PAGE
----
Do you live in Europe? How are you preparing for the upcoming elections? Do you know who Robert Schuman was? Do you know how faith can inspire your political engagement? And that peace is necessary for climate mitigation?

On the road to the European elections, to be held June 6-9, we want to talk about Robert Schuman, a founding father of Europe, declared “venerable” by Pope Francis, who inspires us on Europe’s contemporary challenges, especially on the need to phase out fossil fuels and promote renewable energies and biodiversity, in order to build peace.

In January of 2020, Pope Francis said in his address to the members of the diplomatic corps: “In 1949, with the creation of the Council of Europe and the subsequent adoption of the European Convention on Human Rights, the foundations were laid for the process of European integration, which saw in the Declaration of the then French Foreign Minister, Robert Schuman, a fundamental pillar”. 

Schuman stated that “world peace cannot be safeguarded without creative efforts commensurate with the dangers that threaten it”. The founding fathers of modern Europe had an awareness that the continent could recover from the wounds of war and the new divisions that arose only in a gradual process of communion of ideals and resources.

Robert Schuman, the French Minister of Foreign Affairs, issued the Declaration bearing his name on May 9, 1950. In it, he proposed the creation of a European Coal and Steel Community whose members (at that time France, Italy, West Germany, Belgium, Luxembourg and the Netherlands) would pool coal and steel production.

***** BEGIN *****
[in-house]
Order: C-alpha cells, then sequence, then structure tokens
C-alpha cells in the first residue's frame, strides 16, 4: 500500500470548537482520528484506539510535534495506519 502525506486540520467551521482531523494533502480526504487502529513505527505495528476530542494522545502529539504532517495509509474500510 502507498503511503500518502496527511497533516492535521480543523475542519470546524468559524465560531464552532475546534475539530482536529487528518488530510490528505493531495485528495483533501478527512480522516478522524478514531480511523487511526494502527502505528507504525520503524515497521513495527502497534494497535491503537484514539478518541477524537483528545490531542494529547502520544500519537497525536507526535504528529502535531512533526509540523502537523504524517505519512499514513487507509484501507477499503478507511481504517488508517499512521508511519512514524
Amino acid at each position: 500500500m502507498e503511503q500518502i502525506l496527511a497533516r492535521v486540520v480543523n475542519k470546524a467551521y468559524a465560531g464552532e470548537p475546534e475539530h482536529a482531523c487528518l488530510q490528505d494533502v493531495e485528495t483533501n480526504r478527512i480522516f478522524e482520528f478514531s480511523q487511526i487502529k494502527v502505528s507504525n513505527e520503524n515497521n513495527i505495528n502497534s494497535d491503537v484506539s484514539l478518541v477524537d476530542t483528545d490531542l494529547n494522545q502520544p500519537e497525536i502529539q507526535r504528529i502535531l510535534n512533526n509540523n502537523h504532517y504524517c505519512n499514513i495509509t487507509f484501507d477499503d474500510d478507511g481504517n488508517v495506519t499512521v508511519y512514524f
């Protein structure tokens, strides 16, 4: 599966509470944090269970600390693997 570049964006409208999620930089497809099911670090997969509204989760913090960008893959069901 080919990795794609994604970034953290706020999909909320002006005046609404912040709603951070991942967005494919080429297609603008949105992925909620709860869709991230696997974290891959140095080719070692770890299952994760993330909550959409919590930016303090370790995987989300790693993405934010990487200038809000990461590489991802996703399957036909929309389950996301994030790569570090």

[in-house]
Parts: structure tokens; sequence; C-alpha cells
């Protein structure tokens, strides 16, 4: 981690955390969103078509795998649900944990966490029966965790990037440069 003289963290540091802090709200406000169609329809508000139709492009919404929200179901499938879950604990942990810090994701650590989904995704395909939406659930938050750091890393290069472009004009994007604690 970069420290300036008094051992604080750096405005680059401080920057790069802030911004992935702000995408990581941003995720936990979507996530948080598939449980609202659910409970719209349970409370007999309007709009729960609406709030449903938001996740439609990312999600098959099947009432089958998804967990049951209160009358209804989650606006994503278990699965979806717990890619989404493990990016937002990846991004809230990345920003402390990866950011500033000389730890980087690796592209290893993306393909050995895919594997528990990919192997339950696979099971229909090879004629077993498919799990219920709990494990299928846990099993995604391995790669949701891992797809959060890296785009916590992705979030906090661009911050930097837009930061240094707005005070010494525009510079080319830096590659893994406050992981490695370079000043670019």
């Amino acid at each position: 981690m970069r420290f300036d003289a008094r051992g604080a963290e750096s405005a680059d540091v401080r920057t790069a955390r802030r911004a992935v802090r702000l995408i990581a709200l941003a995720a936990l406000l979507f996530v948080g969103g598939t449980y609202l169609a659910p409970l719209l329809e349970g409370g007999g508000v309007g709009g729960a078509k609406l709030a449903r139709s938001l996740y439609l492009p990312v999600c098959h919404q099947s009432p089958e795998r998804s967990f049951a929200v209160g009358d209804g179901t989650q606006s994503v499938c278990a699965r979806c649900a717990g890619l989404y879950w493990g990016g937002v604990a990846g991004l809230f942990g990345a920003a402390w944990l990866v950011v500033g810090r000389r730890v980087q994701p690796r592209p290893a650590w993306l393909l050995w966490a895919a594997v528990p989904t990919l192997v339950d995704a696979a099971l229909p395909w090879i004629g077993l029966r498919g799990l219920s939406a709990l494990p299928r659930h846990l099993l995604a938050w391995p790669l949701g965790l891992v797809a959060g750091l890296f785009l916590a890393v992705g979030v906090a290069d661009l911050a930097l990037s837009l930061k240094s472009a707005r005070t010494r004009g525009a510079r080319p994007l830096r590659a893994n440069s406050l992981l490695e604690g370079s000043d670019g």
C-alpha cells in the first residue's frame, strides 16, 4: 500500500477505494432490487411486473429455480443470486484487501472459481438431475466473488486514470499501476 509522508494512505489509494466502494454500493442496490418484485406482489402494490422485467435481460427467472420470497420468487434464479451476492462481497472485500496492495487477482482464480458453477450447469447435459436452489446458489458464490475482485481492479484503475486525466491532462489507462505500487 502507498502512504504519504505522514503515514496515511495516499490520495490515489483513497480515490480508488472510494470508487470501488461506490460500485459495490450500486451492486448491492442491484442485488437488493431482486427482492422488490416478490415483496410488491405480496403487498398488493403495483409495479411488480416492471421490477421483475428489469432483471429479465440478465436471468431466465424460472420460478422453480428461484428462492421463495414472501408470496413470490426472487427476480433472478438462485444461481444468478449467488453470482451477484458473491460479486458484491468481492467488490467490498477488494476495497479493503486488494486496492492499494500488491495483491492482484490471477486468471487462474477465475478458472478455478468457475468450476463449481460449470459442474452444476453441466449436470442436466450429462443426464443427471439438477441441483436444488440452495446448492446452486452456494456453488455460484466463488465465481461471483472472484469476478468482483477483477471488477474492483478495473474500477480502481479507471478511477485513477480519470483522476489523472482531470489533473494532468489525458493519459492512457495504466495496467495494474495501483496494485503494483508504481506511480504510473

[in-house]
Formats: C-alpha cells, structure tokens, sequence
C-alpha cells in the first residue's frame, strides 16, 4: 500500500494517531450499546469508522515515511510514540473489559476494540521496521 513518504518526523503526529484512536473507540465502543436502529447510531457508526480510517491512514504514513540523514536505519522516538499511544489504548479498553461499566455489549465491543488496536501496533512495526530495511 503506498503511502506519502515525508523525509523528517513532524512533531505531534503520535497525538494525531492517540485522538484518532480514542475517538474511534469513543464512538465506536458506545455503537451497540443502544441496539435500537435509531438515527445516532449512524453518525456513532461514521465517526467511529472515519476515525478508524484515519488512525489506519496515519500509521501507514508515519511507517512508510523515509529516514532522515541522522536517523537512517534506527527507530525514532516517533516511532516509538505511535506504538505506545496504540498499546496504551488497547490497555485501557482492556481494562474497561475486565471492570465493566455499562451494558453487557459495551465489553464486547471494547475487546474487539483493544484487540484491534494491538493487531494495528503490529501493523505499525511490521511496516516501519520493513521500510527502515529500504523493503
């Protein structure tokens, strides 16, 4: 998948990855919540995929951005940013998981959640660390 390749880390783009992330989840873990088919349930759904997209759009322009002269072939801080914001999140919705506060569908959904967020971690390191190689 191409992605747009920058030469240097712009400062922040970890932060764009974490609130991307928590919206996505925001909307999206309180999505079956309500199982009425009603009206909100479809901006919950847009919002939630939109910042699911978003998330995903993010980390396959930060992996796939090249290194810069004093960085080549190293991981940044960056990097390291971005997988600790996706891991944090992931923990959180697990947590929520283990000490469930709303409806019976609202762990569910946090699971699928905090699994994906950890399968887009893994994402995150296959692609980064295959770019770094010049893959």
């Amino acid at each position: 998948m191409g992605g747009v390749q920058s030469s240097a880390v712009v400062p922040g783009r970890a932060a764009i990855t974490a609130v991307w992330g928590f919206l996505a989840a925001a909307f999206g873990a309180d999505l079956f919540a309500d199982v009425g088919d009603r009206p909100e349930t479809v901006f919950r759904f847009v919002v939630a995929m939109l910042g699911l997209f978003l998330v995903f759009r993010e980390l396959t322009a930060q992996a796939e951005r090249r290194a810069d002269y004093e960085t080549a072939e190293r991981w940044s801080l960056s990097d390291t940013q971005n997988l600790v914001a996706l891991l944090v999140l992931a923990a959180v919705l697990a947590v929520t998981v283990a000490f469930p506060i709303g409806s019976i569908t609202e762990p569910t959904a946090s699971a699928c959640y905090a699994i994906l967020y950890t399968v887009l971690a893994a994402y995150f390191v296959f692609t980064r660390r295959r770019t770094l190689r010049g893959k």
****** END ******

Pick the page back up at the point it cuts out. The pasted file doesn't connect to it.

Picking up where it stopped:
This treaty aimed, among other things, to build peace through trade in coal and steel. Schuman dedicated his life to building peace in Europe thanks to his Christian faith. In his book For Europe he said, “In a paradox that would surprise us if we were not Christians (even unconsciously Christians), let us reach out hands to our yesterday’s enemies, not only to reconcile with them, but to build tomorrow’s Europe together.”

Today Europeans are called to reflect on their role as Christians in participating in civic and political life, through the figure of Robert Schuman, who committed himself to peace after World War II through the creation of the European Coal and Steel Community. 

Europe, like the rest of the world, is heavily dependent on fossil fuels, which are at the root of the climate crisis and the source of numerous geopolitical conflicts and dependencies. Now that war has returned to Europe, it is important to consider the role of fossil fuels in modern warfare.

Pope Francis and Schuman encourage us to “build tomorrow’s Europe together”. In Laudato Si’, Francis states, “There is an urgent need to develop policies so that, in the next few years, the emission of carbon dioxide and other highly polluting gases can be drastically reduced, for example, substituting for fossil fuels and developing sources of renewable energy” (LS, 26).